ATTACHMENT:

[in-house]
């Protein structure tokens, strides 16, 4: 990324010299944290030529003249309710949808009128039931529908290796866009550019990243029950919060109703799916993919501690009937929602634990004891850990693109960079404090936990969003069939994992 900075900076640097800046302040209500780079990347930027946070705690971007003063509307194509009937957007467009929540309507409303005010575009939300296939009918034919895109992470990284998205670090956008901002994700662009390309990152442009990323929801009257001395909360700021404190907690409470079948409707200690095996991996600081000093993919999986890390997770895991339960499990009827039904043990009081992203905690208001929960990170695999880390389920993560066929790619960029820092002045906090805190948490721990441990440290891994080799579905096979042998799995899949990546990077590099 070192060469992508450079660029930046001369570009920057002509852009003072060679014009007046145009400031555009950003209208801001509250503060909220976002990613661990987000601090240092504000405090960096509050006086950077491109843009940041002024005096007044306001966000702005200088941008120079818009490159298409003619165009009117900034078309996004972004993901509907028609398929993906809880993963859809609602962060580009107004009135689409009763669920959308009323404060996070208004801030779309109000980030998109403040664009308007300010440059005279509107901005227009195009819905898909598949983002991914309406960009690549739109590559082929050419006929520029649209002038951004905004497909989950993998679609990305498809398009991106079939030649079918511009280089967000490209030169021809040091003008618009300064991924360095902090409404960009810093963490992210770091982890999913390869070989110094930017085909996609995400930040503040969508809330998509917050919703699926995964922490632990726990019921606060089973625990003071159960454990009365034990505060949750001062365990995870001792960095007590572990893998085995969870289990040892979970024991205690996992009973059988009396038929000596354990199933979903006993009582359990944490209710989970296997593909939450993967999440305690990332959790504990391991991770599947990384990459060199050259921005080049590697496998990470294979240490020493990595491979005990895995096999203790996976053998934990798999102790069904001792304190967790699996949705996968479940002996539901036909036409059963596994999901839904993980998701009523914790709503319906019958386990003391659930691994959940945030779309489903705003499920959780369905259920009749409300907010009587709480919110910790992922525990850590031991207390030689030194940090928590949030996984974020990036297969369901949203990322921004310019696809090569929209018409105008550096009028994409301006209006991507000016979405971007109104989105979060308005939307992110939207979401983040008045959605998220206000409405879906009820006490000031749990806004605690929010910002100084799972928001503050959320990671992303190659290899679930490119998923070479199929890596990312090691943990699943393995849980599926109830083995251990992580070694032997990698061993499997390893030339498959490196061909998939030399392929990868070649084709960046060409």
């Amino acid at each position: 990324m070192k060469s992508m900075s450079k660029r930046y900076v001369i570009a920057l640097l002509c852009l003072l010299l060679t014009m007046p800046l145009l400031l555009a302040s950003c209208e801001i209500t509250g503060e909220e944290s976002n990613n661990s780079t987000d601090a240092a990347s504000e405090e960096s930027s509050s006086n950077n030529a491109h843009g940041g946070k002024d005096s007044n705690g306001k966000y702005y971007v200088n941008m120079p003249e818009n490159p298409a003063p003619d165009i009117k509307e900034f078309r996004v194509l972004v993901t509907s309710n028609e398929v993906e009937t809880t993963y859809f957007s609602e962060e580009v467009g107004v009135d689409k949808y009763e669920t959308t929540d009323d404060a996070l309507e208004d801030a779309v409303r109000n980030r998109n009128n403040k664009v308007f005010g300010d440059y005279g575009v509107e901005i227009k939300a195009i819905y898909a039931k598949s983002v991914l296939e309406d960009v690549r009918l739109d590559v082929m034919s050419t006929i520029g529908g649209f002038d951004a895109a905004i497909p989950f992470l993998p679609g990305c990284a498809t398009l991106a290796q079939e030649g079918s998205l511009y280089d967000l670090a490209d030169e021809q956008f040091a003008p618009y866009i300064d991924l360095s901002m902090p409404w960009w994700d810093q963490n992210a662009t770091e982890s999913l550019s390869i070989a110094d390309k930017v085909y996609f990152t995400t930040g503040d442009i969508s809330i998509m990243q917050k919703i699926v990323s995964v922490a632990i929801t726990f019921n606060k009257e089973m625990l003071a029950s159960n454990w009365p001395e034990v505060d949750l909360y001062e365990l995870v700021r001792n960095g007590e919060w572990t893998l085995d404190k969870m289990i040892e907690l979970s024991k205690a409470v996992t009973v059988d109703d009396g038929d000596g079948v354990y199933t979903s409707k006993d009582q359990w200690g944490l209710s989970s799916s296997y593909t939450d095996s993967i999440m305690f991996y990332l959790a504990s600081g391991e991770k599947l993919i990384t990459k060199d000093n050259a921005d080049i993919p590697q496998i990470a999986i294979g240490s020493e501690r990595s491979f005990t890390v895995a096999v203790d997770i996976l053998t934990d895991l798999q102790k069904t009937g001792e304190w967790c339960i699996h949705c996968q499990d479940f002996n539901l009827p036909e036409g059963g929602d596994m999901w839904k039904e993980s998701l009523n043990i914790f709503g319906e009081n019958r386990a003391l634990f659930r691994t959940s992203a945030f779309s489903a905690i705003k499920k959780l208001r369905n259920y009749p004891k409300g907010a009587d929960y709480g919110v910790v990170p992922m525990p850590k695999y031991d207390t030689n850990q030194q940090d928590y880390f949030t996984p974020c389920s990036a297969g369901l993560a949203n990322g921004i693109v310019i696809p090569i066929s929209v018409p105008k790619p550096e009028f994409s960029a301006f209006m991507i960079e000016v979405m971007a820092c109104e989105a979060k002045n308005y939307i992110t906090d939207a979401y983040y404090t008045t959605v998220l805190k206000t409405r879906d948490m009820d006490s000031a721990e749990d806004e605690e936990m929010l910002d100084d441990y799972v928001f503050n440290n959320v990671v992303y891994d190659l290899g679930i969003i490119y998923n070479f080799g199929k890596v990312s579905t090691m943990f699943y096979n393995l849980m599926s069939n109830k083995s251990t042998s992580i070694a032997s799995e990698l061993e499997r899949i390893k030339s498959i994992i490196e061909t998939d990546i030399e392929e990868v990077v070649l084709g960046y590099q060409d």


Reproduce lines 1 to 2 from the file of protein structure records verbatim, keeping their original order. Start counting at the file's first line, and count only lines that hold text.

[in-house]
């Protein structure tokens, strides 16, 4: 990324010299944290030529003249309710949808009128039931529908290796866009550019990243029950919060109703799916993919501690009937929602634990004891850990693109960079404090936990969003069939994992 900075900076640097800046302040209500780079990347930027946070705690971007003063509307194509009937957007467009929540309507409303005010575009939300296939009918034919895109992470990284998205670090956008901002994700662009390309990152442009990323929801009257001395909360700021404190907690409470079948409707200690095996991996600081000093993919999986890390997770895991339960499990009827039904043990009081992203905690208001929960990170695999880390389920993560066929790619960029820092002045906090805190948490721990441990440290891994080799579905096979042998799995899949990546990077590099 070192060469992508450079660029930046001369570009920057002509852009003072060679014009007046145009400031555009950003209208801001509250503060909220976002990613661990987000601090240092504000405090960096509050006086950077491109843009940041002024005096007044306001966000702005200088941008120079818009490159298409003619165009009117900034078309996004972004993901509907028609398929993906809880993963859809609602962060580009107004009135689409009763669920959308009323404060996070208004801030779309109000980030998109403040664009308007300010440059005279509107901005227009195009819905898909598949983002991914309406960009690549739109590559082929050419006929520029649209002038951004905004497909989950993998679609990305498809398009991106079939030649079918511009280089967000490209030169021809040091003008618009300064991924360095902090409404960009810093963490992210770091982890999913390869070989110094930017085909996609995400930040503040969508809330998509917050919703699926995964922490632990726990019921606060089973625990003071159960454990009365034990505060949750001062365990995870001792960095007590572990893998085995969870289990040892979970024991205690996992009973059988009396038929000596354990199933979903006993009582359990944490209710989970296997593909939450993967999440305690990332959790504990391991991770599947990384990459060199050259921005080049590697496998990470294979240490020493990595491979005990895995096999203790996976053998934990798999102790069904001792304190967790699996949705996968479940002996539901036909036409059963596994999901839904993980998701009523914790709503319906019958386990003391659930691994959940945030779309489903705003499920959780369905259920009749409300907010009587709480919110910790992922525990850590031991207390030689030194940090928590949030996984974020990036297969369901949203990322921004310019696809090569929209018409105008550096009028994409301006209006991507000016979405971007109104989105979060308005939307992110939207979401983040008045959605998220206000409405879906009820006490000031749990806004605690929010910002100084799972928001503050959320990671992303190659290899679930490119998923070479199929890596990312090691943990699943393995849980599926109830083995251990992580070694032997990698061993499997390893030339498959490196061909998939030399392929990868070649084709960046060409």